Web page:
You are on page 1of 38

UNIVERSITY OF MUMBAI

PROJECT ON
OPERATING COSTING.
SUBMITTED BY
MADHURI JADHAV
ROLL NO.: 29
ADVANCED ACCOUNTANCY PART 1 (SEM 2)
ADVANCED COST ACCOUNTING
IN PARTIAL FULLFILLMENT OF THE DEGREE OF
MASTER OF COMMERCE
2015-16
UNDER THE GUIDENCE OF
PROF. VARSHA PENDSE
VIDYA PRASARAK MANDAL, THANE
K.G.JOSHI COLLEGE OF ARTS &
N.G. BEDEKAR COLLEGE OF COMMERECE
CHENDANI BUNDER ROAD, THANE-400601

1 | Page

Declaration
2 | Page

I, student of M.Com. (Part - I) Roll No. : 29 hereby declare that the


project title OPERATING COSTING for the subject ADVANCED COST

ACCOUNTING submitted by me for semester - II of the academic year 2015-16, is


based on actual work carried out by me under the guidance and supervision of PROF.
VARSHA PENDSE. I further state that this work is original and not submitted
anywhere else for any examination.

PLACE

MADHURI JADHAV
ROLL NO: 29

DATE

ACKNOWLEDGEMENT
It is indeed a great pleasure and proud privilege to present this project work.
3 | Page

I take this opportunity to express my gratitude and acknowledge to all the individuals
involved both directly and indirectly for their valuable help and guidance.

This project has been an attempt to give information about the OPERATING

COSTING.

I expressed my deep since of gratitude to founder and president of Vidya Prasarak


Mandal. I express my heartful thanks to our honorable Principal for her constant
support and motivation.

I express special thanks to my guide Prof. VARSHA PENDSE under whose guidence
the project conceived , planned and executed.

I would also like to thank the college library and its staff for patiently listening and
guiding me. I would like to thank my family also.

Thank You.

INDEX

4 | Page

Chapter

Sub

no

chapter

1.1

Introduction

1.2

Features of operating costing

1.3

Unit of cost

1.4

Classification of cost

1.5

Component of operating costing

10

1.6

Application of operating costing

12

1.7

Cost unit

13

2.1

Types of operating costing

14

2.2

Literature review

25

3.1

Company profile

26

4.1

Conclusion

29

4.2

Bibliography

31

Particulars

Page no

Chapter 1
5 | Page

1.1 Introduction
CIMA defines the method Operating costing applies where standardized services are
provided by an undertaking.
Such undertakings are: transport concern (shipping, air, railways and motor transport
etc.), catering establishments (hotels, hostel, canteen etc.) and public utility undertakings like
gas, electricity, steam generating, hospitals, theatres, schools, laundries etc. In many factories
utility services like motor transport, power house, hospital and canteen are departmentally run
divisions which provide services to the producing departments of the factory.
Operating costing is used by concern running diverse nature of activities, the cost
system is obviously different from that for manufacturing concerns. In this system a suitable
cost-unit is adopted, which is not a job or process but is related to service rendered e.g. tonkilometer, passenger-kilometer of transport services, unit of electricity or kilowatt hour, cubic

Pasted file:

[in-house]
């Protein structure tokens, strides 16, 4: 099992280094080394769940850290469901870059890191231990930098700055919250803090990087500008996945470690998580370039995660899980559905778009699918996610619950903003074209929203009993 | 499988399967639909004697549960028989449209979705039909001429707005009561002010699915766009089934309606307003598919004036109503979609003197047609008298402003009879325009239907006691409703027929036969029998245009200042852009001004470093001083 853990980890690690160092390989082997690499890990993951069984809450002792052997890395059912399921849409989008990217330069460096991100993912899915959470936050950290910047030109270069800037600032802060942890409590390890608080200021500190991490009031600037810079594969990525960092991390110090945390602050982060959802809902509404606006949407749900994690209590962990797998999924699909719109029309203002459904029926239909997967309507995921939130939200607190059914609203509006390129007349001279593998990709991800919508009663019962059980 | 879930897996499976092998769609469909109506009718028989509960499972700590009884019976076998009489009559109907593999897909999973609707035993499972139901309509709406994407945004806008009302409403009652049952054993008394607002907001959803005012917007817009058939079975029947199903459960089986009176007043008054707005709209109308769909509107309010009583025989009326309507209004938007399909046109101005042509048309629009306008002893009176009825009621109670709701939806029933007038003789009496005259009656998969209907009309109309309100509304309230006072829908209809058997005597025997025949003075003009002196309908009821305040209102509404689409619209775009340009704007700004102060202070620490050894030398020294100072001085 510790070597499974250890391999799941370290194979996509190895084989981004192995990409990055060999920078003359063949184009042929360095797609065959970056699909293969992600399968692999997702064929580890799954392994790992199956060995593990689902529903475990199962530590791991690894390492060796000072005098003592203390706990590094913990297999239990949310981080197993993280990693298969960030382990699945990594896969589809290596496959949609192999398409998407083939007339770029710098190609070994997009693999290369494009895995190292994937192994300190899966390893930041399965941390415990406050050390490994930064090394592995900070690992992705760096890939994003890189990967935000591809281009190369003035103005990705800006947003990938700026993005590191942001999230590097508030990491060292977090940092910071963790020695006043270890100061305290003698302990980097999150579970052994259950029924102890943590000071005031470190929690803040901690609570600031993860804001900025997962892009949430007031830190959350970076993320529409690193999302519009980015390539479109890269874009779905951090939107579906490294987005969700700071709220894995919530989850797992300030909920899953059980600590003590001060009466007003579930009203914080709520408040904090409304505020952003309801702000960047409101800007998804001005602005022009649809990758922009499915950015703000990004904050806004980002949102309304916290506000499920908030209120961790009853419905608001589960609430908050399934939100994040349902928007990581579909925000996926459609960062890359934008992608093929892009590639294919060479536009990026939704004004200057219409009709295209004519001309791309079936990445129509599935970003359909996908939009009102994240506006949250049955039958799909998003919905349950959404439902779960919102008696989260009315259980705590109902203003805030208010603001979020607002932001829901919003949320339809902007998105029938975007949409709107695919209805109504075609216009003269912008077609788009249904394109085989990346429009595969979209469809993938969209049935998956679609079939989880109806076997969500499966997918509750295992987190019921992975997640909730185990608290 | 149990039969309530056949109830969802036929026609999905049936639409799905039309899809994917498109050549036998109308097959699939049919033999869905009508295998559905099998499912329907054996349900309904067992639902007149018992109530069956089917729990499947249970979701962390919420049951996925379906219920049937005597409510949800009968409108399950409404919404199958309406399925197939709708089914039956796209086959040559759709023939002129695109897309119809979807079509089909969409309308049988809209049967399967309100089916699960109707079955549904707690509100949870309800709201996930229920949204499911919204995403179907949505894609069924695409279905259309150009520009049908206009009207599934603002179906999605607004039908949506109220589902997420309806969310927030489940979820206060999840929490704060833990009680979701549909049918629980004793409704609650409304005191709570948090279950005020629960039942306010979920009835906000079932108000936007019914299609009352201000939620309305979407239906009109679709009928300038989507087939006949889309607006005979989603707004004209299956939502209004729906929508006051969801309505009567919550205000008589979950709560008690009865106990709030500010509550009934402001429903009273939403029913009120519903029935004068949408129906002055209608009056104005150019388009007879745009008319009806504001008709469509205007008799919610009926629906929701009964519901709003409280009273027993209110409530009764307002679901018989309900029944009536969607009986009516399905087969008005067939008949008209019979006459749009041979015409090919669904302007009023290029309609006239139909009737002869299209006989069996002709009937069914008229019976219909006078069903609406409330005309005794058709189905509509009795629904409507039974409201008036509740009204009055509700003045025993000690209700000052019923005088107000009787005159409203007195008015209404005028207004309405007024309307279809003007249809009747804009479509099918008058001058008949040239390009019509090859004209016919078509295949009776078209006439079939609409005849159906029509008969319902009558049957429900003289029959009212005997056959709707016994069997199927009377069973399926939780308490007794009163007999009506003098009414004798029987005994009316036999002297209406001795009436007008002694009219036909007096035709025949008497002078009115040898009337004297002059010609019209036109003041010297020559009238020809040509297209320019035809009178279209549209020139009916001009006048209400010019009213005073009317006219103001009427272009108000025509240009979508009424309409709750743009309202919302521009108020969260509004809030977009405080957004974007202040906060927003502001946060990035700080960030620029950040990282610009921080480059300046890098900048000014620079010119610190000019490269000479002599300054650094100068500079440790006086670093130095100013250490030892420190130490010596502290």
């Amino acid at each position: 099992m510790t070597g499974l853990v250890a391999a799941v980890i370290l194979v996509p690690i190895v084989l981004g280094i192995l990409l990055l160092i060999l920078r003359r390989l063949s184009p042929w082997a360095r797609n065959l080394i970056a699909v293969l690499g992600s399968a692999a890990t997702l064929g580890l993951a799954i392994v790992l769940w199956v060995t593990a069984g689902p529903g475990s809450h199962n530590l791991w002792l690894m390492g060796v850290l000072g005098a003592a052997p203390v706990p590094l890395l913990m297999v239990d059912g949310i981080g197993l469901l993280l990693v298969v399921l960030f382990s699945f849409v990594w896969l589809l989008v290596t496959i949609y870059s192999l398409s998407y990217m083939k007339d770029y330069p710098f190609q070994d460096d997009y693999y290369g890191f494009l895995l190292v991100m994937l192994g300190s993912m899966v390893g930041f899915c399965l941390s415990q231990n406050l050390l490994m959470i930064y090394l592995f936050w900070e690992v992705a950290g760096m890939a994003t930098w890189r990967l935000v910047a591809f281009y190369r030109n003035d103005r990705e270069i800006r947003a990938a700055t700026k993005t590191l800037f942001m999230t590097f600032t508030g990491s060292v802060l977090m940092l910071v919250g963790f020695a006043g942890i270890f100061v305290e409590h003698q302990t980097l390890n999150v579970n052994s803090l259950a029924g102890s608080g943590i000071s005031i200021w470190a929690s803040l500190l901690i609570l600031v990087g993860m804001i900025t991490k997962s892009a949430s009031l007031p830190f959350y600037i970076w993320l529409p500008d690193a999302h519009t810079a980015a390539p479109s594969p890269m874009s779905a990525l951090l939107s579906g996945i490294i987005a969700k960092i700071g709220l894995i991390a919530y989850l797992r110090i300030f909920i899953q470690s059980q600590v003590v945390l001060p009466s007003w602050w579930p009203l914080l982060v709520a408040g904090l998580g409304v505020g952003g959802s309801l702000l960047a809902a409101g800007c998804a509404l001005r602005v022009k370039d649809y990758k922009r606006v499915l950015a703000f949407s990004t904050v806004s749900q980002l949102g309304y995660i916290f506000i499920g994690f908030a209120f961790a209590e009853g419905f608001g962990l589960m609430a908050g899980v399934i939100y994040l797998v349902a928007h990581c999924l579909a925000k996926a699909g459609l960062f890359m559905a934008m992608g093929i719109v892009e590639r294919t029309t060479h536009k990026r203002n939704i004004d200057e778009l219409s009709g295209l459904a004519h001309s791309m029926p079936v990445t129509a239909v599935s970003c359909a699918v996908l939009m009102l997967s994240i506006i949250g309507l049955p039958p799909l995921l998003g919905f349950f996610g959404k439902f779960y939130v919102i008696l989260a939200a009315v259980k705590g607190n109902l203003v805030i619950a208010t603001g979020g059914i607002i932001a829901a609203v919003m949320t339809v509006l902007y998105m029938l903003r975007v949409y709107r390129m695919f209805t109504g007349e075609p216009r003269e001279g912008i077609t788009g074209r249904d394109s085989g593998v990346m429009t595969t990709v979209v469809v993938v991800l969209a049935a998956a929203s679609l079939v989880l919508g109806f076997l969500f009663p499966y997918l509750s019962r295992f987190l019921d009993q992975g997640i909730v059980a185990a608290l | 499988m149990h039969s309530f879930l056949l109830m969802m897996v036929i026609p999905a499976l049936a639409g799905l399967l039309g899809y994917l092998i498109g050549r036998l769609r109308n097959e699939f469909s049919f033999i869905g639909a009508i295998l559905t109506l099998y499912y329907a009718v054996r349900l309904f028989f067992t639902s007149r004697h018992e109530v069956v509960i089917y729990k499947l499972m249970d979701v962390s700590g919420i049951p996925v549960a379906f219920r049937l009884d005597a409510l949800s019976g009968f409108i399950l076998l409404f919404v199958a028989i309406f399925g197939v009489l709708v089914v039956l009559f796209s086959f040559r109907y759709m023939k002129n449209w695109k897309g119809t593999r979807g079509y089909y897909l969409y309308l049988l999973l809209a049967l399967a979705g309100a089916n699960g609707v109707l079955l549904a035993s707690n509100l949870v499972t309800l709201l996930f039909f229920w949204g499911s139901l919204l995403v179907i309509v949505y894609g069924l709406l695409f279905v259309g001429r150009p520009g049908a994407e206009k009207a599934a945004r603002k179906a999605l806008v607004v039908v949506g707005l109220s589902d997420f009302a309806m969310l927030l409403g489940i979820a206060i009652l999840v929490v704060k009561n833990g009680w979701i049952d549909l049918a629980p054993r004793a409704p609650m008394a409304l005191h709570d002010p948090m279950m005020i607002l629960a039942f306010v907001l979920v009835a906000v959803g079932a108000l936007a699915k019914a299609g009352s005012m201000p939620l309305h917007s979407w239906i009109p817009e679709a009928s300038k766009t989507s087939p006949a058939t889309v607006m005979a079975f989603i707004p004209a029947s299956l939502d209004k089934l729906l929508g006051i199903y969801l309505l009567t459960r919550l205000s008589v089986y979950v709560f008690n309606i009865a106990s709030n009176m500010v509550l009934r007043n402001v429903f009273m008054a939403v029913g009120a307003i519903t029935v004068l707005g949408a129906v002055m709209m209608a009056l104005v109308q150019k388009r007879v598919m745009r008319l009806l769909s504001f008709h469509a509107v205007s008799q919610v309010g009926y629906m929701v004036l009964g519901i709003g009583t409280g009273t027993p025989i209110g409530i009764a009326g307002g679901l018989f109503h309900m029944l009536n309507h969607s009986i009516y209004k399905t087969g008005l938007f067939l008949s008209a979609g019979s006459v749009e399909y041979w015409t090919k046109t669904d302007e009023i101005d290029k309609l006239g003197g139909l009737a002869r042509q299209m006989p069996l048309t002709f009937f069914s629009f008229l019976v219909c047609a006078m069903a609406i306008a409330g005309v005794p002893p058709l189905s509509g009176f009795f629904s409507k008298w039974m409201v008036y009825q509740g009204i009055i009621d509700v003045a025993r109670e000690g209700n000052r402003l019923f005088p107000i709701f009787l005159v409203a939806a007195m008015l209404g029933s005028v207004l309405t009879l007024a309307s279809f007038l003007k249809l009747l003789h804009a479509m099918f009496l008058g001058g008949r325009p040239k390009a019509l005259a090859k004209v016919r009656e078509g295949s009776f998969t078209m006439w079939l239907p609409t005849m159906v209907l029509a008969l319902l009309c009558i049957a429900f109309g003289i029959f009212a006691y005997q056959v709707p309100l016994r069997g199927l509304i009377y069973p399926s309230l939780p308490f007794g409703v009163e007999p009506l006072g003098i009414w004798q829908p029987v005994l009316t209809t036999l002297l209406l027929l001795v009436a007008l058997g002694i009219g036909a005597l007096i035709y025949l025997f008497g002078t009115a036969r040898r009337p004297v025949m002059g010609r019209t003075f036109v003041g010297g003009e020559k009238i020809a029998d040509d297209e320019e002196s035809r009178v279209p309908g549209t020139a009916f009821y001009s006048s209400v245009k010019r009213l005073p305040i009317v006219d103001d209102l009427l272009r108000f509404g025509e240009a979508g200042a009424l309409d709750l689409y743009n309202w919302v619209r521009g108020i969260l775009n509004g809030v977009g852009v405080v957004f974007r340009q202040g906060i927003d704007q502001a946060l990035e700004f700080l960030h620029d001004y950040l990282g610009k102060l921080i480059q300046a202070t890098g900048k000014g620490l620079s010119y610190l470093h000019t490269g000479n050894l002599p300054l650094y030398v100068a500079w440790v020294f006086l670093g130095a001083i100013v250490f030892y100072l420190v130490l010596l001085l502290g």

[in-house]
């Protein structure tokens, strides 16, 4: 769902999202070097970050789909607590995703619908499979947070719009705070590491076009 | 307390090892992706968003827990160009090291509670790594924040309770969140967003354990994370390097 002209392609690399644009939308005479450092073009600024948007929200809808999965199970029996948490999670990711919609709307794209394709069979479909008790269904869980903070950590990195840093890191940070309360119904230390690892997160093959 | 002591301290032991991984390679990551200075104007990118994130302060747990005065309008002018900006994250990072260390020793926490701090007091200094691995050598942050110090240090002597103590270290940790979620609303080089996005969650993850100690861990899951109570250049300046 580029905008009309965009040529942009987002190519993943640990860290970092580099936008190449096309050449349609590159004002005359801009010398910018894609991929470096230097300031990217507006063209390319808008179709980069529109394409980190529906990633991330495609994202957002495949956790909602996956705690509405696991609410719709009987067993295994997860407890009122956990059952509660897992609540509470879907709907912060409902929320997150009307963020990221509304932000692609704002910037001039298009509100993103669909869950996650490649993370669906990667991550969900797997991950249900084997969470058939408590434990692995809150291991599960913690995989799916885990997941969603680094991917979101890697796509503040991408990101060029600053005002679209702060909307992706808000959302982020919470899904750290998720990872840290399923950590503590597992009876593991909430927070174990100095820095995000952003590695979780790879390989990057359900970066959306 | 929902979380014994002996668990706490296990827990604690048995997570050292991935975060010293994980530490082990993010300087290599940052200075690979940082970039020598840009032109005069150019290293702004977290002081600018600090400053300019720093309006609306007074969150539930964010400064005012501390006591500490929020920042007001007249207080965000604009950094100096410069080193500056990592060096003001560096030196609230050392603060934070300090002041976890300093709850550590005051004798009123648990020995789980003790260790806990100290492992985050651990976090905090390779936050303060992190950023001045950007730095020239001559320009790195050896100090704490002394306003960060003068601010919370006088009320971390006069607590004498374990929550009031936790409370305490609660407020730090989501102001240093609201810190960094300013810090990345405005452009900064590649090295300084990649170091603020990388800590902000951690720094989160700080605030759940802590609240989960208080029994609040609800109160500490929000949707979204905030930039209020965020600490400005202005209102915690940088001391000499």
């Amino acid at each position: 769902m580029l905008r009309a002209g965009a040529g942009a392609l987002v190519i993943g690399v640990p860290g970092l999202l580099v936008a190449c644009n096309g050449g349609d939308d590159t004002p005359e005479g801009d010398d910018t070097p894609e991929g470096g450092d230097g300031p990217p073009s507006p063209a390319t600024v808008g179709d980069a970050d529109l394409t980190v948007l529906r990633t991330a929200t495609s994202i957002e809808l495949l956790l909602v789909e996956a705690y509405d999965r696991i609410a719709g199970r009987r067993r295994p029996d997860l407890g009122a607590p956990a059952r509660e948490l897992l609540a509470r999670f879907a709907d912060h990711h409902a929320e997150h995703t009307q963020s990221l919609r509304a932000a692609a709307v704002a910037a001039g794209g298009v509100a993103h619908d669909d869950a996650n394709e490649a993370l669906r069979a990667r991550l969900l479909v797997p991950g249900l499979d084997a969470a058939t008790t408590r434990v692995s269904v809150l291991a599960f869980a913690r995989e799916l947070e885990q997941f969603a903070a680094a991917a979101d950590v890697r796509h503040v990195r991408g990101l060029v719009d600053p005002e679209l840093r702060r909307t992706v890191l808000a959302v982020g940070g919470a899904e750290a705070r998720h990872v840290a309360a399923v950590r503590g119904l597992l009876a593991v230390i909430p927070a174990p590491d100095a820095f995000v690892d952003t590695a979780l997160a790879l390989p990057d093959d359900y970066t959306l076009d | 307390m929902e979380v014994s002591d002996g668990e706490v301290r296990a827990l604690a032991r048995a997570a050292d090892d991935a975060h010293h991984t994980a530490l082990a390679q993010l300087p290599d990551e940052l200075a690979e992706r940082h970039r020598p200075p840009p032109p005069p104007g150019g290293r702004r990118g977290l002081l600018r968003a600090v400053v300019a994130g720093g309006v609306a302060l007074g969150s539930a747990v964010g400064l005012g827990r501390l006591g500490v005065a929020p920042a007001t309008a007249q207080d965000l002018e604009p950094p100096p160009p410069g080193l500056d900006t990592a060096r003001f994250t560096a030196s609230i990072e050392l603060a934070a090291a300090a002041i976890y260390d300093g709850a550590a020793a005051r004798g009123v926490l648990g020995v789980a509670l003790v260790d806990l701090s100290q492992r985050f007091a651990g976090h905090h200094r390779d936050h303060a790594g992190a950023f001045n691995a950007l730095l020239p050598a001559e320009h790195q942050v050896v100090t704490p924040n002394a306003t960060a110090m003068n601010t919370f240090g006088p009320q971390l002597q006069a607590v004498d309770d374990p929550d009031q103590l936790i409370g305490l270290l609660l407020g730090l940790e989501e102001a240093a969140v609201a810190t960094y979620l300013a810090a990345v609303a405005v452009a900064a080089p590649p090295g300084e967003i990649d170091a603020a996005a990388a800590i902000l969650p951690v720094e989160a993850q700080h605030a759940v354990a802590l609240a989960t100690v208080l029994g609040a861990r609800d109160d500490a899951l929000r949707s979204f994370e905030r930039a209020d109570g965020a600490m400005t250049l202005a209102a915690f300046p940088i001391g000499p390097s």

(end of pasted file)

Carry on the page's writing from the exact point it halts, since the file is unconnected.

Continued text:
meter of gas etc.
It is a method of ascertaining costs of providing or operating a service. This method of
costing is applied by those undertakings which provide services rather than production of
commodities. The emphasis under operating costing is on the ascertainment of cost of
services rather than on the cost of manufacturing a product. This costing method is usually
made use of by transport companies, gas and water works departments, electricity
supply companies, canteens,hospitals, theatres, schools etc.
Cost per unit of a product or service, or the annual cost incurred on a continuous
process. Operating costs do not include capital outlays or the costs incurred in design and
implementation phases of a new process.
Operating costs are costs that are incurred on a day-to-day basis related to the
business operations. It can also be related to the operation of a device, component, and
piece of equipment or facility. Operating costs are also known as operating expenses. For
example sales and administration costs are operating costs. Operating costs are referred to
as cost per unit of a product or service, or the annual cost incurred on a continuous process.
The operating costs are those that do not include capital outlays or the costs incurred
in design and implementation phases of a new process.

6 | Page

Operating costs are divided into two categories. They are fixed costs and variable
costs. Fixed costs are those which are fixed and do not vary with the changes in the level of
output. They do not change whether the business is inactive or operating at full capacity.
Variable costs are those costs which vary with the changes in the level of output. Flexible
expenditures are also known as the variable operating costs. The expenses fluctuate on the
basis of a variety of factors.
Operating expenses differ in every country. The actual expenses vary in every
location. The calculation of operating costs is essential for sound business planning. These
costs should be properly budgeted; otherwise it will adversely affect the business. The lack
of planning in a business increases the risk that a business will not maintain adequate funds
to operate properly. When the operating costs are fixed, the likely business
interruptions or economic declines should be taken into consideration. The business
generally cannot be deferred until a business finds it convenient to pay them. Fixed